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[1052b] [1] But we must recognize that the questions, "What sort of things are called one?" and "What is essential unity, and what is the formula?" must not be taken to be the same. "One" has these several meanings, and each thing to which some one of these senses applies will be one; but essential unity will have now one of these senses and now something else, which is still nearer to the term one, whereas they are nearer to its denotation . This is also true of "element" and "cause," supposing that one had to explain them both by exhibiting concrete examples and by giving a definition of the term. There is a sense in which fire is an element (and no doubt so too is "the indeterminate"1 or some other similar thing, of its own nature), and there is a sense in which it is not; because "to be fire" and "to be an element" are not the same. It is as a concrete thing and as a stuff that fire is an element; but the term "element" denotes that it has this attribute: that something is made of it as a primary constituent. The same is true of "cause" or "one" and all other such terms.

Hence "to be one" means "to be indivisible" (being essentially a particular thing, distinct and separate in place or form or thought), or "to be whole and indivisible"; but especially "to be the first measure of each kind," and above all of quantity; for it is from this that it has been extended to the other categories. [20] Measure is that by which quantity is known, and quantity qua quantity is known either by unity or by number, and all number is known by unity. Therefore all quantity qua quantity is known by unity, and that by which quantities are primarily known is absolute unity.Thus unity is the starting point of number qua number. Hence in other cases too "measure" means that by which each thing is primarily known, and the measure of each thing is a unit—in length, breadth, depth, weight and speed.(The terms "weight" and "speed" are common to both contraries, for each of them has a double meaning; e.g., "weight" applies to that which has the least amount of gravity and also to that which has excess of it, and speed to that which has the least amount of motion and also to that which has excess of it; for even the slow has some speed, and the light some weight.)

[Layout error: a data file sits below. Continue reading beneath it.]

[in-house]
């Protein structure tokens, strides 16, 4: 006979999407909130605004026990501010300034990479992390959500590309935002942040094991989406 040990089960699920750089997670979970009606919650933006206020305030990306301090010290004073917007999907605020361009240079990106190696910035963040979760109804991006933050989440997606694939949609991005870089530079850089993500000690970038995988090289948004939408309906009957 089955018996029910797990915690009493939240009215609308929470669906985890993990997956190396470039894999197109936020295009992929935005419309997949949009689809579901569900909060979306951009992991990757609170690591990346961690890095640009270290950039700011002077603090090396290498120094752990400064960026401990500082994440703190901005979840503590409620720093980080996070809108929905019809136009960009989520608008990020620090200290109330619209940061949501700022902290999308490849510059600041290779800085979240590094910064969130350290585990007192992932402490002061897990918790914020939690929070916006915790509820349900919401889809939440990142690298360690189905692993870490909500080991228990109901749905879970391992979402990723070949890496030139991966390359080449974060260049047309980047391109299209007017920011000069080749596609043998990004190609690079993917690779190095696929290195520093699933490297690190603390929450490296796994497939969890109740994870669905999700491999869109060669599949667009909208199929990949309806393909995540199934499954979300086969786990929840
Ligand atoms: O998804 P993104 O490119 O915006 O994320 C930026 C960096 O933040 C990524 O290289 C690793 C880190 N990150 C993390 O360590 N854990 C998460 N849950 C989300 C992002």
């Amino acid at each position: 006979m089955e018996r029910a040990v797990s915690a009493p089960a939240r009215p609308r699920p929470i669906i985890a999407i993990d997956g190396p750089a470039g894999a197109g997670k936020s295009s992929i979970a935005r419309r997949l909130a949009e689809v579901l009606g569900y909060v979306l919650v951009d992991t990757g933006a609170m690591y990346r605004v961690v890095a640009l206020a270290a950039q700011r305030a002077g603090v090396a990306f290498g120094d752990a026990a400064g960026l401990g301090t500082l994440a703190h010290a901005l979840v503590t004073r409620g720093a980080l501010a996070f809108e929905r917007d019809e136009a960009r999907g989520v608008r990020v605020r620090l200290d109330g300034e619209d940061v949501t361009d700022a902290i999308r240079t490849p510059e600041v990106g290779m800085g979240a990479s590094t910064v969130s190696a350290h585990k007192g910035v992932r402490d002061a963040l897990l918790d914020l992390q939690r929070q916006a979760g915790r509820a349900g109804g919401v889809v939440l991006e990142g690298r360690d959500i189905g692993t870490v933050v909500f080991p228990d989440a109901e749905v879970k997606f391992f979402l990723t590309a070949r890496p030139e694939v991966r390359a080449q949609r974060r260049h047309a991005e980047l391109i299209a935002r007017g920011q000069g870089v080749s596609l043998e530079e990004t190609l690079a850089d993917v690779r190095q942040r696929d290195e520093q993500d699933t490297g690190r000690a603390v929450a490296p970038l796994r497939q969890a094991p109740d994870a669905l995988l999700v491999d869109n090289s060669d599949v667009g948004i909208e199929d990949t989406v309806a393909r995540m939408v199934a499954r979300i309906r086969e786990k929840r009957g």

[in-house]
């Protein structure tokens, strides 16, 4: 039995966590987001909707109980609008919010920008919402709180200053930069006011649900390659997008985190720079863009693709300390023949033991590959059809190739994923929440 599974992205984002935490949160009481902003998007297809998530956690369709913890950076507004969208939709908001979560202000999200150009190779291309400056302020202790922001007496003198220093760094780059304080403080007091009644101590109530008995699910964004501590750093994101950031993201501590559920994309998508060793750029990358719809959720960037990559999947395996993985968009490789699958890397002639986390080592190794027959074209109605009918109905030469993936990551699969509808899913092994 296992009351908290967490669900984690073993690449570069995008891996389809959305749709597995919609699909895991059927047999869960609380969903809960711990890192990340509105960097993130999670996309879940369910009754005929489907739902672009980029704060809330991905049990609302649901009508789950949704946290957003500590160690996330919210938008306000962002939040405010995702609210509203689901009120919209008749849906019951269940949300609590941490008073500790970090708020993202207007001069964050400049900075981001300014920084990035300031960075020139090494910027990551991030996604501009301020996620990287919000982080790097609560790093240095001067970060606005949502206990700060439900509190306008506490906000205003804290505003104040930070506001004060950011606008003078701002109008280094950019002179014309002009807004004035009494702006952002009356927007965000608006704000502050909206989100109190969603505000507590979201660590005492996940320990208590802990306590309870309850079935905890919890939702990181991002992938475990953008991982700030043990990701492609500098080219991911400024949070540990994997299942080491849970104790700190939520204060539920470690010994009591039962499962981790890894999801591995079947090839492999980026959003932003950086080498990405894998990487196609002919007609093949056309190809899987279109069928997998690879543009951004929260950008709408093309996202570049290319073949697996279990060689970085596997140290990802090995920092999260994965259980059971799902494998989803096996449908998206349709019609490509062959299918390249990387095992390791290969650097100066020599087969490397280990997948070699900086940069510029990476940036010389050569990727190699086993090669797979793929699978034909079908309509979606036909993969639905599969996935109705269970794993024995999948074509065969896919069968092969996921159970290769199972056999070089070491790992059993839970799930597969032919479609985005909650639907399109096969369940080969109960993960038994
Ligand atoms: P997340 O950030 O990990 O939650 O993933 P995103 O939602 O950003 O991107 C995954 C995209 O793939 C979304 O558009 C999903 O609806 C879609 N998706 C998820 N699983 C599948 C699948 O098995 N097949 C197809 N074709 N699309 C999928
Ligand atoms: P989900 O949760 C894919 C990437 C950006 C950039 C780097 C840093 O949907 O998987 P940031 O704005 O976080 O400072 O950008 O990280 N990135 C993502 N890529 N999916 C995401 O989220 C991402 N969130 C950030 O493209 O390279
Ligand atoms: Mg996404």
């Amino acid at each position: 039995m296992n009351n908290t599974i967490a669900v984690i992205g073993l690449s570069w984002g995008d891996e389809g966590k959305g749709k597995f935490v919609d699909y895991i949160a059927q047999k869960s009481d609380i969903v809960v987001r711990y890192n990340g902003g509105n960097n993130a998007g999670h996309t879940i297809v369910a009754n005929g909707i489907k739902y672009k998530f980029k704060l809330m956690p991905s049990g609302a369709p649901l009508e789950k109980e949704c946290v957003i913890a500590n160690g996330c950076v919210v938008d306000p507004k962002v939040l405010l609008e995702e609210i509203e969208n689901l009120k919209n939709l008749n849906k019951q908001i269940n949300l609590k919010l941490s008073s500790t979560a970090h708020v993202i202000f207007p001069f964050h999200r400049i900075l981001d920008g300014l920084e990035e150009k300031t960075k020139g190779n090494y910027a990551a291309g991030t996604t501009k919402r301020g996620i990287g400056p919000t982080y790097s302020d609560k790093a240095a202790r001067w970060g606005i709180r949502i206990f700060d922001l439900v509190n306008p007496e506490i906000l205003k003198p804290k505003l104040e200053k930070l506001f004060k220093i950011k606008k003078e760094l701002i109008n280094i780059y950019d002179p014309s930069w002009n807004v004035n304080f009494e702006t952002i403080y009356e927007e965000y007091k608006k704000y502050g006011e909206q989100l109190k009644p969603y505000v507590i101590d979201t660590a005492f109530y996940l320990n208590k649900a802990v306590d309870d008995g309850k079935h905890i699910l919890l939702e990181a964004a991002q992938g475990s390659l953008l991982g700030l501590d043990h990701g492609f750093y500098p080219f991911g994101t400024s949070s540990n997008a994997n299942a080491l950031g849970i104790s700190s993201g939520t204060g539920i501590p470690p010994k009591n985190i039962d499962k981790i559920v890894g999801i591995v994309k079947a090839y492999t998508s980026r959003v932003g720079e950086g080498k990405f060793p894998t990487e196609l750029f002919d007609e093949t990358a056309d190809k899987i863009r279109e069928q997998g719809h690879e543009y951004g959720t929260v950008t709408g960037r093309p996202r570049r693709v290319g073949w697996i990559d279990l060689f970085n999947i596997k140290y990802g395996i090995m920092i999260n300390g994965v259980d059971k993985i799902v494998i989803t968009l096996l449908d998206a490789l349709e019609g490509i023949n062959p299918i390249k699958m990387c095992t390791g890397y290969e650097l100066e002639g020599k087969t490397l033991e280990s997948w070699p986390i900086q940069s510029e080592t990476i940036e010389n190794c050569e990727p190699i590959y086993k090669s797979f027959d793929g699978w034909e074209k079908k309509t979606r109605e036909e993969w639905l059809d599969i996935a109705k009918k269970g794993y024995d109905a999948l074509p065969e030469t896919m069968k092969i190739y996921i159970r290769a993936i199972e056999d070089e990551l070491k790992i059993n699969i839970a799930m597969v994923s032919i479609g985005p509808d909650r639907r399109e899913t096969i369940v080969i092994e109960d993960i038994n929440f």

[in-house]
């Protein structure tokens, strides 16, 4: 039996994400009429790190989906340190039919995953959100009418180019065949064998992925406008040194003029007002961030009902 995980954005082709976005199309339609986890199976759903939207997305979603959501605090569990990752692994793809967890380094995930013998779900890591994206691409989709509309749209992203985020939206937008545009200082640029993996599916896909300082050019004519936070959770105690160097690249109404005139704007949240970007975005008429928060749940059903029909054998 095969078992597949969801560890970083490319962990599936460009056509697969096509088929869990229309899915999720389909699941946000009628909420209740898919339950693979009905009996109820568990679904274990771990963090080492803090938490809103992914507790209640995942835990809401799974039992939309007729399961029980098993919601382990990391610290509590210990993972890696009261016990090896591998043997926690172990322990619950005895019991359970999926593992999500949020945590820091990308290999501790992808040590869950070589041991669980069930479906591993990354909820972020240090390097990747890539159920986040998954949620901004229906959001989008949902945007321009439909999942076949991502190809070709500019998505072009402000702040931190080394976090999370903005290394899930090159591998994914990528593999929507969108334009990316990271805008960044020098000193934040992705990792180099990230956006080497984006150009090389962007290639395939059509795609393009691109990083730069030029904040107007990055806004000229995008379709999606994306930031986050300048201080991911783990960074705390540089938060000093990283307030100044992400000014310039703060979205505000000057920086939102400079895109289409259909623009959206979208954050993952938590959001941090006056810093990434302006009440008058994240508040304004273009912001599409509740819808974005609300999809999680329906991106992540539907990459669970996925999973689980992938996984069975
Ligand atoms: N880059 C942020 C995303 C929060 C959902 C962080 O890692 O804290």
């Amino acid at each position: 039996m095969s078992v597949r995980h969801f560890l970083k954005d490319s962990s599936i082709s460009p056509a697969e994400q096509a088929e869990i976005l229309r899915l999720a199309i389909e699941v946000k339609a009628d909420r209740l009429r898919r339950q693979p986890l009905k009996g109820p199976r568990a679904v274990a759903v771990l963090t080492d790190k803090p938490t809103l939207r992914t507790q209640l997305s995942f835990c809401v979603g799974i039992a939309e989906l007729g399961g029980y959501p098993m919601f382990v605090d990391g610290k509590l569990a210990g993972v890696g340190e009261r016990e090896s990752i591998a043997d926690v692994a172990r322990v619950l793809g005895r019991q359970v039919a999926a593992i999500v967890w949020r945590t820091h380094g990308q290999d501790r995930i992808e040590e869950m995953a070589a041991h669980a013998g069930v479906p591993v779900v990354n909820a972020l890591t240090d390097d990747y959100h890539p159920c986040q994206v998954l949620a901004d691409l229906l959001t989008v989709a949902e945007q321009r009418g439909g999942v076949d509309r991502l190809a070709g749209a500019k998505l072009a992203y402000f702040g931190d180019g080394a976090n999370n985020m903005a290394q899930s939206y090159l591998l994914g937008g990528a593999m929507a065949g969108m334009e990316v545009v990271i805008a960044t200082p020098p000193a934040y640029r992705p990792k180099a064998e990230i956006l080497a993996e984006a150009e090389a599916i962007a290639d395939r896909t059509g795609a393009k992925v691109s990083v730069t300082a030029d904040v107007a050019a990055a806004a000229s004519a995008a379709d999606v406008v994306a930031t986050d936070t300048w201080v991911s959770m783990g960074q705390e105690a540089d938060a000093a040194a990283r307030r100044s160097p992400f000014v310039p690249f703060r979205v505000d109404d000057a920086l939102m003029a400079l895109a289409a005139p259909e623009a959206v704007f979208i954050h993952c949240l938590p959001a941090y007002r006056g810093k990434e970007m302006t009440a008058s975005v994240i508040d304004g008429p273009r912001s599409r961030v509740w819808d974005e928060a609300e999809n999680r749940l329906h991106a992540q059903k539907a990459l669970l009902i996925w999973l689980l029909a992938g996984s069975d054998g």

In all these cases, then, the measure and starting-point is some indivisible unit (since even in the case of lines we treat the "one-foot line" as indivisible). For everywhere we require as our measure an indivisible unit; i.e., that which is simple either in quality or in quantity.Now where it seems impossible to take away or add, there the measure is exact.

1 The reference is undoubtedly to Anaximander.

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